Once upon a time, there was a little brown field mouse. One day, he was out in the fields in a quest to find food. He was running along the grass and poking his nose out at everything. Finally, his eyes fell upon a shiny little acorn. He stretched his feet to grab it but the acorn the just roller farther away from him.He jolted after it, but it kept tumbling further, until it reached an a hobnob of roots of an old oak tree. And, finally, tumbling down under one of the roots.
The little field mouse sprinted towards the oak roots and poked his nose under the roots as he chased after the acorn. There he saw a small round hole in the ground. He slipped through and found stairs going down into the ground. The acorn kept rolling down. Down, down, down, rolled the acorn, and down, down, down, went the field mouse, until suddenly he saw a tiny door at the end of the staircase.
The shiny acorn had rolled down and stopped right at the little door. Quickly, the little door opened and the acorn rolled inside. The field mouse hurried as fast as he could down the last flight stairs and pushed through the door as it was closing. As it shut right behind him, he found himself trapped in a small room. And there, stood before him a queer little Red Man! He had a little red cap, a little red jacket, and odd little red shoes with with pointy toes.
“You are my prisoner,” he said to the Field Mouse.
“What for?” said the Field Mouse.
“Because you tried to steal my acorn,” said the little Red Man.
“It is my acorn,” said the Field Mouse; “I found it.”
“No, it isn’t,” said the little Red Man, “I have it; you will never see it again.”
The little Field Mouse looked all about the room as quickly as he could, but he could not see any acorn. Then he thought he would climb back up the tiny stairs into the light again. But he found that the little door was locked, and the little Red Man held the key. And he affirmed the poor mouse—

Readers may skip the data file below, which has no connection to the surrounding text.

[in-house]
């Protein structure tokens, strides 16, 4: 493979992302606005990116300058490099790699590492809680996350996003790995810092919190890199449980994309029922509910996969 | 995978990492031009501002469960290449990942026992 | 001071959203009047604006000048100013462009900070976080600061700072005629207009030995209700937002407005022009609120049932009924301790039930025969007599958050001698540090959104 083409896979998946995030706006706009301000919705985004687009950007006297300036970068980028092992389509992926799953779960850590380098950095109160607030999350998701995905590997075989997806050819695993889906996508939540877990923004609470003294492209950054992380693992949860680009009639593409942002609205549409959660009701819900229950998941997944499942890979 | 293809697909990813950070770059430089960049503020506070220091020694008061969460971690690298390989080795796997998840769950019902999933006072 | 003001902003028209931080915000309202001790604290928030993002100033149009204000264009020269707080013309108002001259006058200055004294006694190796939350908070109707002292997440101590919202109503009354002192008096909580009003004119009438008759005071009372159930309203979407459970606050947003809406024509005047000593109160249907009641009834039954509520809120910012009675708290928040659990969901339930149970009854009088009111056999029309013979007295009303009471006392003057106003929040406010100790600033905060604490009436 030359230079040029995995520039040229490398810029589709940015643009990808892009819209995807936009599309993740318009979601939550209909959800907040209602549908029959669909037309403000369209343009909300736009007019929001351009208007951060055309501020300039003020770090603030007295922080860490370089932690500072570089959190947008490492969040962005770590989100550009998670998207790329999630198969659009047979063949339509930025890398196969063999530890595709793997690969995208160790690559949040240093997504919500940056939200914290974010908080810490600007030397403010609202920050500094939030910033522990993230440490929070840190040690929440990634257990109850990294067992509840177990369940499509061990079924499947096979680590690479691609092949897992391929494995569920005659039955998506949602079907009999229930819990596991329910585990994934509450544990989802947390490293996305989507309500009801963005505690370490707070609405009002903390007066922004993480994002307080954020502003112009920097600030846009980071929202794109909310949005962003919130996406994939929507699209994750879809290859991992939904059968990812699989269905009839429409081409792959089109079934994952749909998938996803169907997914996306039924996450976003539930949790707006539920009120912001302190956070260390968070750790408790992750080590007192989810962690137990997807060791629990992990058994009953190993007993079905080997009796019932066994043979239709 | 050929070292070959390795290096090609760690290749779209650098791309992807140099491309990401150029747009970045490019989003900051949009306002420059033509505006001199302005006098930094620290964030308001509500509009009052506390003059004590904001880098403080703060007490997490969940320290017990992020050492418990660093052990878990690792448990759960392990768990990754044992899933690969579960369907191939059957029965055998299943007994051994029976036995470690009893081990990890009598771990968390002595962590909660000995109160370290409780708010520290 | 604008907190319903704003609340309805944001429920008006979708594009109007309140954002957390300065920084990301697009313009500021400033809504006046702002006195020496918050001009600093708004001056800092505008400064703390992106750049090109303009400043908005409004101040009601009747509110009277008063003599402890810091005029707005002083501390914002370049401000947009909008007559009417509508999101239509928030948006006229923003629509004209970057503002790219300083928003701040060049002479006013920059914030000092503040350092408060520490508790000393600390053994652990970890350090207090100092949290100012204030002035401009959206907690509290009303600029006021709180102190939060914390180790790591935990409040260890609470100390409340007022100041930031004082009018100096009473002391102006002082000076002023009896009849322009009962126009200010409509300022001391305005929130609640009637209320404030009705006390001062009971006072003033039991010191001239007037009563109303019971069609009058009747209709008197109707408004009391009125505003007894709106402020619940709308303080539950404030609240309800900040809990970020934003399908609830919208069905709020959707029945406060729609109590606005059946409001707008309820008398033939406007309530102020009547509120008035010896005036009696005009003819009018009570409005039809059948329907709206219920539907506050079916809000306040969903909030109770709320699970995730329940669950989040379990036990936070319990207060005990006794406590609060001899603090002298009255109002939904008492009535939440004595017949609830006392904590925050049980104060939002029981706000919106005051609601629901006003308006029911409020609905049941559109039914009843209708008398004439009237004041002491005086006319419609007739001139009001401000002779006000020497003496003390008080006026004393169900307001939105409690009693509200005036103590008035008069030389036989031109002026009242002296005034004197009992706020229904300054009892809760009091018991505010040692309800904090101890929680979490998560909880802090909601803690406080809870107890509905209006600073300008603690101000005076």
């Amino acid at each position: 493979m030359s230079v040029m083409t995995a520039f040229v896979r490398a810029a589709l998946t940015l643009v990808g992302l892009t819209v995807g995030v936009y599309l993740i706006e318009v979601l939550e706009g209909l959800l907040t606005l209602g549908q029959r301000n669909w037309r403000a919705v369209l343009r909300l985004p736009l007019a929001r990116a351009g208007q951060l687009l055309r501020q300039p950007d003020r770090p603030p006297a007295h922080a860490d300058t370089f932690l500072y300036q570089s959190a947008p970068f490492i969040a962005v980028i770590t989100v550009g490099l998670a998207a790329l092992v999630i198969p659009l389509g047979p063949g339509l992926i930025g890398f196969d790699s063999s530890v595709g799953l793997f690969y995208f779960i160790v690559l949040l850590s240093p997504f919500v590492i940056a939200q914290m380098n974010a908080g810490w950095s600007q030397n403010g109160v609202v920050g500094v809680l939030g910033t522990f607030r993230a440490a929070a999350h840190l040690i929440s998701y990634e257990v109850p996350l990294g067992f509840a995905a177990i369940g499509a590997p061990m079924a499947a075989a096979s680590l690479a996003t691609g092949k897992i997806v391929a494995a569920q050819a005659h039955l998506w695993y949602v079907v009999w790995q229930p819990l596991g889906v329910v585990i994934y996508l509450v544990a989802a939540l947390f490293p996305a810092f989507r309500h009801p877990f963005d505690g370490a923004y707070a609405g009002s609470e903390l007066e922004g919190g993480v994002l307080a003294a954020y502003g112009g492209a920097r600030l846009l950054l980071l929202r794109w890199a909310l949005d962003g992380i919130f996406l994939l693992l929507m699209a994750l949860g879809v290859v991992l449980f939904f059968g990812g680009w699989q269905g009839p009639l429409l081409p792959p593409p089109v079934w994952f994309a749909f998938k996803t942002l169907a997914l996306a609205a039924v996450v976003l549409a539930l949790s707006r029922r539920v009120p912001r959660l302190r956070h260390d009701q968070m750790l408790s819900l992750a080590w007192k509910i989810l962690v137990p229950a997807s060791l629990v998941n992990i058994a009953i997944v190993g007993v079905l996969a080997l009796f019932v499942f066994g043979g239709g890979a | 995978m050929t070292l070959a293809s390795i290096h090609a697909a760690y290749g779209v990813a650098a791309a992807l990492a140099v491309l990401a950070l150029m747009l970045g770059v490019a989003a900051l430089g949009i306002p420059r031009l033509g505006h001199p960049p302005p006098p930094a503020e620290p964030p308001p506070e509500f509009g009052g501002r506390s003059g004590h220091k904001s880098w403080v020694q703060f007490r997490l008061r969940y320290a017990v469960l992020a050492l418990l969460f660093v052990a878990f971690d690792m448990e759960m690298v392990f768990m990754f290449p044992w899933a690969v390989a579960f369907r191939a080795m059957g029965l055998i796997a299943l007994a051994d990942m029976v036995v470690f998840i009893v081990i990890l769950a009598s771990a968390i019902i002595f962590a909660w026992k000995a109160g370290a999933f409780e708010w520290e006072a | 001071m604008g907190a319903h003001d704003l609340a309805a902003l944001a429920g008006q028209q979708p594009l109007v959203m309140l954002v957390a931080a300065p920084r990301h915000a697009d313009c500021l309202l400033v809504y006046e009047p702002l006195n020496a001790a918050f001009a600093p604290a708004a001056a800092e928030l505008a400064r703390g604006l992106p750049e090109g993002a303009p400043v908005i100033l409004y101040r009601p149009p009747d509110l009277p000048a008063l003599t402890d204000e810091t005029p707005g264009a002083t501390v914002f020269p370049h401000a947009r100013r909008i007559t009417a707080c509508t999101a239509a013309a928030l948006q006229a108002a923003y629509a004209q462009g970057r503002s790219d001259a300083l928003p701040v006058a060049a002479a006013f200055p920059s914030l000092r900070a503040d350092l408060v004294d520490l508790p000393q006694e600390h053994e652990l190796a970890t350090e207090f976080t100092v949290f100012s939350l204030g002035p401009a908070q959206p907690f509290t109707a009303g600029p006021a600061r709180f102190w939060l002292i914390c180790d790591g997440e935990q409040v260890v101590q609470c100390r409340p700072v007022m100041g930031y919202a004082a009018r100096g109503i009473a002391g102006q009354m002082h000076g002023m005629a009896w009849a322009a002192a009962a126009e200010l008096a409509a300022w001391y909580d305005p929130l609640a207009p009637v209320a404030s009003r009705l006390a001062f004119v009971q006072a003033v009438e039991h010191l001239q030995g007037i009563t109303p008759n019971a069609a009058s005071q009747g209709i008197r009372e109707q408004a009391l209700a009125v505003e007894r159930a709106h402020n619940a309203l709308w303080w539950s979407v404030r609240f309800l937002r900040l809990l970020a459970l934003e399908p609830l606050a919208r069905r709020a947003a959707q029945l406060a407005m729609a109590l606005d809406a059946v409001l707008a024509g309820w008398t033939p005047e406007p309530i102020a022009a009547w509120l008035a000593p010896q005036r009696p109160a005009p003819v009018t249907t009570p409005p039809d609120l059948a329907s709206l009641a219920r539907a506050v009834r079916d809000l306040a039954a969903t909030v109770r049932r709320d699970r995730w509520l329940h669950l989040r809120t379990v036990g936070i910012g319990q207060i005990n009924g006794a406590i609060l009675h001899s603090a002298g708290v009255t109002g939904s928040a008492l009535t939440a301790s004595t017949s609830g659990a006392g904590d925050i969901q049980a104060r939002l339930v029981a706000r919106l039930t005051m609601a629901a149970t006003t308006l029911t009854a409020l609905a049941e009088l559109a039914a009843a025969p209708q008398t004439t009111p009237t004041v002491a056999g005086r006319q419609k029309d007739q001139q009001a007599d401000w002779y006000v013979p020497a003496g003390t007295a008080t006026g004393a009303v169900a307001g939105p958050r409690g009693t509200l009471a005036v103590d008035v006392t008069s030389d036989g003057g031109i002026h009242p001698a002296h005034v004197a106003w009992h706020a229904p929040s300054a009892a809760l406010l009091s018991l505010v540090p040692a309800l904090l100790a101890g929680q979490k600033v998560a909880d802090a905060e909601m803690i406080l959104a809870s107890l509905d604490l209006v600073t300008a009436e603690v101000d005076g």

“You shall be my servant! You shall make my bed and sweep my room and cook my broth.”
So the little brown Mouse was the little Red Man’s servan. Every day he made the little bed and swept the room and cooked his broth. And every day the little red man went away through the tiny door and did not come back till afternoon. But he always locked the door and carried away the key.
Finally, one day he was in such a hurry that he turned the key before the door was quite latched, which, of course, didn’t lock it at all. He went away without noticing.
The little field mouse knew that this was his chance to run away. But he didn’t want to leave without the pretty, shiny acorn.He looked everywhere for it. He opened every little drawer, peeped on every shelf, hunted in every closet, but it was nowhere to be. Finally, he climbed up on a chair and opened a door in the chimney-piece—and there it was!
He quickly grabbed it in his forepaws, and then he took it in his mouth, and then he fled. He pushed open the little door; he climbed up, up, up the little stairs; he came out through the hole under the root; he ran and ran through the fields, and until he reached his own house.
When he was in his own house he put the shiny acorn on the table. Maybe,t he set it down hard, for all at once, with a little snap, it opened!
There was a tiny necklace inside! It was a most beautiful tiny necklace, fitted with jewels, and it was just the right for a lady mouse. So the little Field Mouse gave the tiny necklace to his little sister. She found it lovely. And when she wasn’t wearing it she kept it in the shiny acorn box.
And the little Red Man kept questioning where had it disappeared. He tore his hair off in dismay while the little field mouse thrived with his family.
The tale of the adventures of the little field mouse instils good moral values amongst children. This shall help them develop into responsible humans who share a common sense of compassion, wit and kindness.